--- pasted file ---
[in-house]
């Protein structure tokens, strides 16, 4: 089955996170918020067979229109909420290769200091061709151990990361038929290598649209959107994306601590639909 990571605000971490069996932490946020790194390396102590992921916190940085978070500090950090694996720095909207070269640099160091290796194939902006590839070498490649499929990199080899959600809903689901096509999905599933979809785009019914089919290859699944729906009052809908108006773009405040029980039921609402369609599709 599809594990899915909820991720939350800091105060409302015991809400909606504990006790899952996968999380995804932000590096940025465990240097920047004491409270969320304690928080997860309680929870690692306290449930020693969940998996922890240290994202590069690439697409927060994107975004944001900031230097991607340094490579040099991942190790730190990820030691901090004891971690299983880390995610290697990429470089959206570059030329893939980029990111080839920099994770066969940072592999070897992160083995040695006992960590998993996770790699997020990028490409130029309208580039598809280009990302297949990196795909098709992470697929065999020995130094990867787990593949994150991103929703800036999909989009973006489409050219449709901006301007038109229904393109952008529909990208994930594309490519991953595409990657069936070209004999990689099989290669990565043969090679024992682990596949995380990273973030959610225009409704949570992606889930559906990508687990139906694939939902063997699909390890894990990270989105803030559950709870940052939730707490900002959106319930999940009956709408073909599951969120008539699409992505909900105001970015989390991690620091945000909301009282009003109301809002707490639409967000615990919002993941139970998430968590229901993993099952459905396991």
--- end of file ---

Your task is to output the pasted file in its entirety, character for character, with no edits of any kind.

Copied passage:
[in-house]
């Protein structure tokens, strides 16, 4: 089955996170918020067979229109909420290769200091061709151990990361038929290598649209959107994306601590639909 990571605000971490069996932490946020790194390396102590992921916190940085978070500090950090694996720095909207070269640099160091290796194939902006590839070498490649499929990199080899959600809903689901096509999905599933979809785009019914089919290859699944729906009052809908108006773009405040029980039921609402369609599709 599809594990899915909820991720939350800091105060409302015991809400909606504990006790899952996968999380995804932000590096940025465990240097920047004491409270969320304690928080997860309680929870690692306290449930020693969940998996922890240290994202590069690439697409927060994107975004944001900031230097991607340094490579040099991942190790730190990820030691901090004891971690299983880390995610290697990429470089959206570059030329893939980029990111080839920099994770066969940072592999070897992160083995040695006992960590998993996770790699997020990028490409130029309208580039598809280009990302297949990196795909098709992470697929065999020995130094990867787990593949994150991103929703800036999909989009973006489409050219449709901006301007038109229904393109952008529909990208994930594309490519991953595409990657069936070209004999990689099989290669990565043969090679024992682990596949995380990273973030959610225009409704949570992606889930559906990508687990139906694939939902063997699909390890894990990270989105803030559950709870940052939730707490900002959106319930999940009956709408073909599951969120008539699409992505909900105001970015989390991690620091945000909301009282009003109301809002707490639409967000615990919002993941139970998430968590229901993993099952459905396991």